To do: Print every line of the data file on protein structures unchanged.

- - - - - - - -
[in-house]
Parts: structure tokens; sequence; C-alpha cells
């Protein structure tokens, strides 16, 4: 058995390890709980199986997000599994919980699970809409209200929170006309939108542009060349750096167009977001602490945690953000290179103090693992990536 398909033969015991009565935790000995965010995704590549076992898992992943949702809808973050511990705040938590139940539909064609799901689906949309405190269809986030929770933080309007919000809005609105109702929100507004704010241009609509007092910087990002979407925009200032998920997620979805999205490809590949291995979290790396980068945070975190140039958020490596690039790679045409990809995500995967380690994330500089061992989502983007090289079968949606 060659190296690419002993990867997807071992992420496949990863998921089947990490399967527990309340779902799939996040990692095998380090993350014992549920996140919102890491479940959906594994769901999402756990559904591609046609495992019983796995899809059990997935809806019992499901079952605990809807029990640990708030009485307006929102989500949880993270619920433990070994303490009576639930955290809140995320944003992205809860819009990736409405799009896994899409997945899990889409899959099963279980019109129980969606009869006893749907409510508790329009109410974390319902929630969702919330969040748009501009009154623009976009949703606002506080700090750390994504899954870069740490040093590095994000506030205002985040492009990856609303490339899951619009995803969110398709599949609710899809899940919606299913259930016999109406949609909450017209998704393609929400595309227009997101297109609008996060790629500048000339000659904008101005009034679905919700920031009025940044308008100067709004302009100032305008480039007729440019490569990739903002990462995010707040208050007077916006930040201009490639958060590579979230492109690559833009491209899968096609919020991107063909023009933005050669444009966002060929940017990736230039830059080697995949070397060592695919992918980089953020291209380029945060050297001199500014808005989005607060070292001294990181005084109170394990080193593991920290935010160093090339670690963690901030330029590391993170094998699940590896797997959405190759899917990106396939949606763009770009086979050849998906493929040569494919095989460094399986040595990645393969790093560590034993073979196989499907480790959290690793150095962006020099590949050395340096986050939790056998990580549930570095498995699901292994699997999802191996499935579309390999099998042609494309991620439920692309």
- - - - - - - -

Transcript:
[in-house]
Parts: structure tokens; sequence; C-alpha cells
């Protein structure tokens, strides 16, 4: 058995390890709980199986997000599994919980699970809409209200929170006309939108542009060349750096167009977001602490945690953000290179103090693992990536 398909033969015991009565935790000995965010995704590549076992898992992943949702809808973050511990705040938590139940539909064609799901689906949309405190269809986030929770933080309007919000809005609105109702929100507004704010241009609509007092910087990002979407925009200032998920997620979805999205490809590949291995979290790396980068945070975190140039958020490596690039790679045409990809995500995967380690994330500089061992989502983007090289079968949606 060659190296690419002993990867997807071992992420496949990863998921089947990490399967527990309340779902799939996040990692095998380090993350014992549920996140919102890491479940959906594994769901999402756990559904591609046609495992019983796995899809059990997935809806019992499901079952605990809807029990640990708030009485307006929102989500949880993270619920433990070994303490009576639930955290809140995320944003992205809860819009990736409405799009896994899409997945899990889409899959099963279980019109129980969606009869006893749907409510508790329009109410974390319902929630969702919330969040748009501009009154623009976009949703606002506080700090750390994504899954870069740490040093590095994000506030205002985040492009990856609303490339899951619009995803969110398709599949609710899809899940919606299913259930016999109406949609909450017209998704393609929400595309227009997101297109609008996060790629500048000339000659904008101005009034679905919700920031009025940044308008100067709004302009100032305008480039007729440019490569990739903002990462995010707040208050007077916006930040201009490639958060590579979230492109690559833009491209899968096609919020991107063909023009933005050669444009966002060929940017990736230039830059080697995949070397060592695919992918980089953020291209380029945060050297001199500014808005989005607060070292001294990181005084109170394990080193593991920290935010160093090339670690963690901030330029590391993170094998699940590896797997959405190759899917990106396939949606763009770009086979050849998906493929040569494919095989460094399986040595990645393969790093560590034993073979196989499907480790959290690793150095962006020099590949050395340096986050939790056998990580549930570095498995699901292994699997999802191996499935579309390999099998042609494309991620439920692309």